You never stop learning in the self-publishing business.
I suppose we all come from different backgrounds and have different things
to learn, but learn we will and must. And not only about the changing
technology which can make life easier and cheaper if properly applied, but also
about the old skills that those in the print trade have known since time began.
I had already self-published half a dozen books on local history, and was about to embark on my seventh. What could I learn that was new? Well, a great deal as it happens . . .
For one thing, I read Ann Kritzinger’s ‘Bring it to Book’ [ISBN 0-9513766-8-3 Scriptmate Editions recommended], and learned that there are standard sizes in paperback books, called A (180x110mm), B (198x128mm) and C (210x135mm) sizes not to be confused with paper sizes. Also Demy octavo (216x138mm).
Look on your bookshelf and see for yourself Penguins tend to be the smaller A size, with other publishers choosing between the other slightly larger standards and not much mainstream paperback publishing comes out in anything other than these three sizes, all of which have the same ‘aspect-ratio’ (page length/page width). [Since then I've started to use 234x156mm for reference-type books still much the same aspect-ratio]
And in particular, no mainstream publisher uses an A5 page size. I can see for myself now that an A5 book immediately marks you as an amateur in the book trade. It makes, as Ann says, an ugly book whereas the Penguins of this world have a relatively slim page width which is more pleasing to the eye. Something to do with ‘golden rectangles’ I suppose (ratio about 8:5), which the ancient Greeks knew about when they designed the Acropolis.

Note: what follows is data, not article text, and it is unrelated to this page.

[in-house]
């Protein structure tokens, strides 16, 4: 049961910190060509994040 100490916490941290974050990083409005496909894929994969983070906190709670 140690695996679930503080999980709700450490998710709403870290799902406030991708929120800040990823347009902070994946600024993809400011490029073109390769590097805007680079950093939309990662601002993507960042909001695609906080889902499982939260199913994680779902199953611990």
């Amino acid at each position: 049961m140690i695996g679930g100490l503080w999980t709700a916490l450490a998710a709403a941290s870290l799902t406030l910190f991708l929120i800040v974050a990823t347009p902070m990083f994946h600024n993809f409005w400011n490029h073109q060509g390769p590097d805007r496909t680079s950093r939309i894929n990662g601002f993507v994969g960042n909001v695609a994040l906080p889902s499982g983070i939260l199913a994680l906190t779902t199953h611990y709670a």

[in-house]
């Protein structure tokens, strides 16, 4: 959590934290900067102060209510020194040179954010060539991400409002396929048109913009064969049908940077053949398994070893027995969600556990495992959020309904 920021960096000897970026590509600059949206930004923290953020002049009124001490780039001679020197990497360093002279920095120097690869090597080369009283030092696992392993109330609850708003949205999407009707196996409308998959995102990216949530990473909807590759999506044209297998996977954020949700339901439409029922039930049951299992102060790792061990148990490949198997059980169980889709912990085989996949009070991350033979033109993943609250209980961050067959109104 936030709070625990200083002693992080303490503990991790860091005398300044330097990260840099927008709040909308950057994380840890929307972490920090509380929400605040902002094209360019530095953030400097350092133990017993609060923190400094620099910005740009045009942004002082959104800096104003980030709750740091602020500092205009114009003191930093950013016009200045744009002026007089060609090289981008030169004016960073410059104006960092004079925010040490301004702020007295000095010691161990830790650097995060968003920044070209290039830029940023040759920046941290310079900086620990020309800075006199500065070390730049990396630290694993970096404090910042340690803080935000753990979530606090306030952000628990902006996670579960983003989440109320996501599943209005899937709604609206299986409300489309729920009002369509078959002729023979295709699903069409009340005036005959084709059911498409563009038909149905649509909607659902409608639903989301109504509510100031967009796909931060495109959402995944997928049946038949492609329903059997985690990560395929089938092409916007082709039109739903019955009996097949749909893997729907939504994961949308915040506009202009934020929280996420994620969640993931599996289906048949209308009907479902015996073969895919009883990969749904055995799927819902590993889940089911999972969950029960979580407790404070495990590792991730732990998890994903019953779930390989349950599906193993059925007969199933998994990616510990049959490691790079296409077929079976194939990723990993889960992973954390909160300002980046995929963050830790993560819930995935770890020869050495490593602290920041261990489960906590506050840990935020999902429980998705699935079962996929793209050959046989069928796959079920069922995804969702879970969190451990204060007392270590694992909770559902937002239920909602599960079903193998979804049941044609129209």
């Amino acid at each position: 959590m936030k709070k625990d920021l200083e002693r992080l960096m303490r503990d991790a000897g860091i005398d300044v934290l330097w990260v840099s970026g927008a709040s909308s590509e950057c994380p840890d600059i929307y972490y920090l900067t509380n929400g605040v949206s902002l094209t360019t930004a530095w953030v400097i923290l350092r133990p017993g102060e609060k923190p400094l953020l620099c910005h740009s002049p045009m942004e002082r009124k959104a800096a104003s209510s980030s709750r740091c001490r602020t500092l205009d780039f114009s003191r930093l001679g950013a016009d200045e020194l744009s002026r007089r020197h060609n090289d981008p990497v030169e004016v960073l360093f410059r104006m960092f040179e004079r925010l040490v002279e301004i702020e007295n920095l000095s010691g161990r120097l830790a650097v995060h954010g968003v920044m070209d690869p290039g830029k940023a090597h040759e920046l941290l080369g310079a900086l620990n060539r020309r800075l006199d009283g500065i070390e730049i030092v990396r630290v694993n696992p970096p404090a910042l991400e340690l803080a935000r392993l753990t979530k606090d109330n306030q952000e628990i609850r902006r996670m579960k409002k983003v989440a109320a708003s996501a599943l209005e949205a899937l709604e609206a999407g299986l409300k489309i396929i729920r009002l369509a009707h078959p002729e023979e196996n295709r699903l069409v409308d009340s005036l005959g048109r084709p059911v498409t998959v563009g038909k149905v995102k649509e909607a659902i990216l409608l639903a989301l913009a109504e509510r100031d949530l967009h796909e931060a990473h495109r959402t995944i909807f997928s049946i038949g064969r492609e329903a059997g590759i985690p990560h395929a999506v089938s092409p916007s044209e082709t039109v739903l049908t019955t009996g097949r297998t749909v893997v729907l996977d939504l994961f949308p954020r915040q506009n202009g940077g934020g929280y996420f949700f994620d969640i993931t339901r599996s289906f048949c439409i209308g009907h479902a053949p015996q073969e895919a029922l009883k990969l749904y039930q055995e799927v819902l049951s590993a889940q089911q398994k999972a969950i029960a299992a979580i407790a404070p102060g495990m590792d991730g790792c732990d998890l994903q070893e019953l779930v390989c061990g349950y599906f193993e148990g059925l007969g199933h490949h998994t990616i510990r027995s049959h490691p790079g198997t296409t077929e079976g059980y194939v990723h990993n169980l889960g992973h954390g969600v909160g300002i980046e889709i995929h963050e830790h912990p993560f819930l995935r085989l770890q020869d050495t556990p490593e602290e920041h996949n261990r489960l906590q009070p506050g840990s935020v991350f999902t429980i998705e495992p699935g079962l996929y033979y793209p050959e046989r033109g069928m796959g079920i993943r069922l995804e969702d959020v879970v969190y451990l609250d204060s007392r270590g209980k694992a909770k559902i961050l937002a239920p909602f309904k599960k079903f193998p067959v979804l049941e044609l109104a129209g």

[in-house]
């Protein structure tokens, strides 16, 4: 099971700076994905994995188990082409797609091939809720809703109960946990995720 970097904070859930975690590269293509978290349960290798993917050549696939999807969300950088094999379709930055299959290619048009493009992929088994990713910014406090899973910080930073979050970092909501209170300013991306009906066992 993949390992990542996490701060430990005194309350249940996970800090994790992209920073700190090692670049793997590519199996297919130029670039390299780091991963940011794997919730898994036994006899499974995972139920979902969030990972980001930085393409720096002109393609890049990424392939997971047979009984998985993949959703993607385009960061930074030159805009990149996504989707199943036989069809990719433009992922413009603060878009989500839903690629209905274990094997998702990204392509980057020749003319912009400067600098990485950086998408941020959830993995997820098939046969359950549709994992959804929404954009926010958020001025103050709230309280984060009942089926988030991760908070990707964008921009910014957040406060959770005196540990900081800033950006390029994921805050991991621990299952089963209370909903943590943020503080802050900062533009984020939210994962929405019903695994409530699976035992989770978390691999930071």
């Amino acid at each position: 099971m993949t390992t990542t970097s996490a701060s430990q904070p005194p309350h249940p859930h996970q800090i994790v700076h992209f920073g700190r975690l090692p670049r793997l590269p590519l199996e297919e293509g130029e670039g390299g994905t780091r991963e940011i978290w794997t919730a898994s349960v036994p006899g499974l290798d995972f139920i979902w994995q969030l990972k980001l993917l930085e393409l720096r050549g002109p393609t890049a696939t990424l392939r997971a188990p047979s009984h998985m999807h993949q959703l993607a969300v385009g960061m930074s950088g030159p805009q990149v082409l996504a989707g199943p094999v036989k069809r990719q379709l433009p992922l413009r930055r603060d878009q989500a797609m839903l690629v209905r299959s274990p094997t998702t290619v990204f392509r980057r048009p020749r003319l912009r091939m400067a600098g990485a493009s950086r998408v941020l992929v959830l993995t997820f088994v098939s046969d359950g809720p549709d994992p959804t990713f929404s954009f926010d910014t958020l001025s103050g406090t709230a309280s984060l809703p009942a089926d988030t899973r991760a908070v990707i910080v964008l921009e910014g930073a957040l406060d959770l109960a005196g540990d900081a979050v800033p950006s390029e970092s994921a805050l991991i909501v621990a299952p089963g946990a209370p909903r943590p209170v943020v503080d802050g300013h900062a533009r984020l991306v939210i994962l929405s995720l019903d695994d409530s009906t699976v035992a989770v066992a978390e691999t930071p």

So no more A5 for me, unless it’s just the programme for the local amateur dramatic society. And no need to feel restricted any longer by that A4 printer of mine either, because I also discovered how to 'print' to disk.
In fact I'd known for a long time how to print to disk but I’d never known what to do with it when I got it there. Then I discovered how, thanks to a booklet called ‘The Antony Rowe Guide to Postscript,’ published, not surprisingly, by Antony Rowe Ltd (now part of CPI) of Chippenham, Wiltshire, UK. In this, their technical man Ashley Stopforth unraveled the mysteries of why and how to use Postscript files when transferring information to modern print machines from your computer.
Basically, it means they can’t mess it up. So long as you use a standard Postscript print driver on your machine when you format your document, what you see on your screen really is what you’ll get in the finished book. No more and no less and no possibility of pagination changing, for example, as can sometimes happen if you send an original document file rather than a print file. (But note problems below.) [Now I use Adobe Acrobat, but for the same reason]